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Island Style Careers - Play Nice at Work

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From our days on the playground right up to our daily lives in the boardroom, we are always in competition. Nothing feels better than being told that you're doing a great job, better than everyone else .... right? The question is how do you win at work without becoming the one everyone secretly hates? Read on to find out.

There are 2 secrets to success: #1. Never tell anyone everything you know

One thing I know for sure: if you are highly successful, there will be a target on your back. People generally dislike highly ambitious and accomplished individuals, not only because some scientists have posited that envy is built into our DNA (we just can't help ourselves), but because there are many among us who don't know how to win silently (they just can't help themselves). In the workplace, the truly successful will be the employees who master the ability to not be overly showy and gloat at every pat on the back. Remember, it is as important to not be a sore loser as it is to be a gracious winner.

what are you fighting for?

I remember a story I read as a child - it was about 2 dogs who were fighting over a piece of bread, and while they fought, a cat snuck in and stole it from under their noses. The takeaway from that is that in your career you may never win if you enter into the popular fight. You may find yourself locked in secondary battles and lose sight of the prize, like the two dogs in my analogy had done. What I've learned is that it is best to choose your personal goals, and, if at all possible, to go away from what everyone else is fighting for. Simply put, try to identify what your colleagues' agendas are - and work towards something entirely different. Many people are motivated by money or promotions and titles. If you find yourself in that environment, perhaps consider focusing on networking or career advancement. Embark on your own quest, separate and apart from everyone else's. In time you will realize that when you "win", your colleagues may be genuinely delighted and celebrate your success, and you theirs; as everyone isn't fighting over the same "bone".

Who are your people?

If you are competing directly against someone for the same goal (see above), then you may want to consider assembling a team. This team should include your cheerleader, sponsor and mentors. Each member of the team has a role, and you may find yourself in several overlapping teams and assuming varying positions throughout the lifespan of your career. The team, by definition, is comprised of people working together towards a common goal. The beauty of these relationships is that they can span workplaces, professions, and even generations - the opportunity for infighting is negligible, as the team relationship is mutually beneficial. The team can help you "win" by amplifying your professional gains, assisting you to grow and advance, and negotiating on your behalf when opportunities arise. Don't believe me? Consider a very bright junior intern being taken under the arm of one senior CEO. Every other senior CEO will assume, rightly or wrongly, that their is some promise in the junior that the senior executive sees. At the same time, the senior executive may gain insights from his protege allowing him to be seen as being "in touch" with what millennials are doing/saying. As with the first point above, having differing, yet complementary goals allows the team to grow without infighting and discord. Reduce the competition that tends to arise at work - focus on your team and your chances of winning will improve.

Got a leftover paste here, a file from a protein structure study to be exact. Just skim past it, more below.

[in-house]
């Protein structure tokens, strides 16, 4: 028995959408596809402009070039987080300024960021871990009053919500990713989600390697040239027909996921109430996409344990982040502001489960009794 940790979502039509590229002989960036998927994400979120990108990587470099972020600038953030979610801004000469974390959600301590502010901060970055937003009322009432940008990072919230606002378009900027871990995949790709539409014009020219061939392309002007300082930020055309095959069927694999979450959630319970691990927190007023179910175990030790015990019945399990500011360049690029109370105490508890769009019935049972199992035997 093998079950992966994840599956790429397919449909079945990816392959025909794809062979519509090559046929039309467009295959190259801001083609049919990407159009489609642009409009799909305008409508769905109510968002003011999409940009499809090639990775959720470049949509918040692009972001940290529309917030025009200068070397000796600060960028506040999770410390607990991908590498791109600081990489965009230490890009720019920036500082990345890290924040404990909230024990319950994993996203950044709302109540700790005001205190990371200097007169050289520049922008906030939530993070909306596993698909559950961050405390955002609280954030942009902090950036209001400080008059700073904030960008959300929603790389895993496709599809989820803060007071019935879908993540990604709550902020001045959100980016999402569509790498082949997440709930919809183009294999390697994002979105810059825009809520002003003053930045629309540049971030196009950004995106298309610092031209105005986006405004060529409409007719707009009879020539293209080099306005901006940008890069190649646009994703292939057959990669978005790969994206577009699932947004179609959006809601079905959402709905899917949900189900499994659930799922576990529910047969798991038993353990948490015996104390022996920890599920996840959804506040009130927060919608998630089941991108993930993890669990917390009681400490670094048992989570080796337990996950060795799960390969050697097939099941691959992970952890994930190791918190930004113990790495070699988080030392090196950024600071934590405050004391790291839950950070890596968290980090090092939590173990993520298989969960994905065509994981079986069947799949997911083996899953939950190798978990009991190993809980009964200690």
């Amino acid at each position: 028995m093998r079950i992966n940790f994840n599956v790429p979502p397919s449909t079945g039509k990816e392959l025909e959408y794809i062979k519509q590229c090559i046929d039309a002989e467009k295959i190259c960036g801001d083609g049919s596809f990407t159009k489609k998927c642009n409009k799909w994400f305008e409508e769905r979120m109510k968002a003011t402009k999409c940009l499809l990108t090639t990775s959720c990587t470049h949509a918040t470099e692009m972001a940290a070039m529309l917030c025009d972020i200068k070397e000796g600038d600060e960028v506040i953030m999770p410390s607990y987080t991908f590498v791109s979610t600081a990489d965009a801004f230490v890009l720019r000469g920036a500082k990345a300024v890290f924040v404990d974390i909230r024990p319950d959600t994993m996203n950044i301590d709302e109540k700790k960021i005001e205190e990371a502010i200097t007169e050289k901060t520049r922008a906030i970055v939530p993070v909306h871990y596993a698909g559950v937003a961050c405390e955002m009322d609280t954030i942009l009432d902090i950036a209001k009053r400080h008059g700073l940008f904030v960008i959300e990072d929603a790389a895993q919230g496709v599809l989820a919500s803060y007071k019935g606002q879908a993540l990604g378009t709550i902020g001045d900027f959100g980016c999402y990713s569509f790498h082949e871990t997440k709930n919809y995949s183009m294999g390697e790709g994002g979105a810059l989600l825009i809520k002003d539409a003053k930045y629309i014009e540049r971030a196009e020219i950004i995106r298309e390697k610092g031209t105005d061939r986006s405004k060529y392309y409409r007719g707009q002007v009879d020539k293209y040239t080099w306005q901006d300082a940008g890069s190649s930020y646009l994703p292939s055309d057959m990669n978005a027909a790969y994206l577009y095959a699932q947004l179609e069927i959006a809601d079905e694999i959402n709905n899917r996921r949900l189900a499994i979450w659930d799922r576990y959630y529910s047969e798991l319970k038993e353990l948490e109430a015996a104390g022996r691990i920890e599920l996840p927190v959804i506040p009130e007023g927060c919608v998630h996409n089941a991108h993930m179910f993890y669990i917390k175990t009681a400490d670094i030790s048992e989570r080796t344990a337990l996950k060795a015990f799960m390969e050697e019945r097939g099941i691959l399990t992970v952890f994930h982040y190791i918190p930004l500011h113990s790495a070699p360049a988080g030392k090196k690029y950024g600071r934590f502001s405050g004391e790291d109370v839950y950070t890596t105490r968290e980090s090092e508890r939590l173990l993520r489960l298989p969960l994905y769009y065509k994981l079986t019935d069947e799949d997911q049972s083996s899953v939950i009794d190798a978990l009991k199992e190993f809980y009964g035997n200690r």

Boss Up

The single most important thing I have learned, by losing more times than I have won at work is that you will never win unless you know 2 things: Who are you working for? What does your boss need? When you figure that out, work towards it every day you show up for work, because if you don't your boss will never be happy - and you will always be in a losing position. For example: Phil works in marketing, and his boss is very concerned, as most are, with the bottom line. Phil will inevitably find that he gains more kudos by keeping an eye on spending and trying to always come in under budget than flooding his boss' inbox with expensive advertisement campaigns and updates on sales trips he's made. Not because those things do not matter, because they do; but because Phil's "job" is not only to do his assigned task but to also make his boss' job easier. Find me the person who makes the boss happy and I'll show you the real winner at work. Be careful with this though: if your boss is not in a position to help you to "WIN", ( see point #1) or if what makes them happy is not advancing the broader objectives of the company then you may find little value in taking the time to impress him/her. It is arguably most important to impress your boss' boss - or whomever is truly at the "top" of the food chain.


By no means have I "won" at work. As a matter of fact, I dare say I spent better part of the early days of my career firmly in the "losing" position by traditional standards. There were many days I couldn't do anything right if you asked my boss! I now also know that there were many other factors at play that led to that perception and my inability to thrive in certain work environments, but that's for another post. The fact is, I lost, consistently and often. That unenviable honor has allowed me the perspective I now have to identify how to not only grow in a career, but thrive, win, compete and differentiate one's self from the rest of the watercooler gang. These days, winning comes a whole lot more easily.


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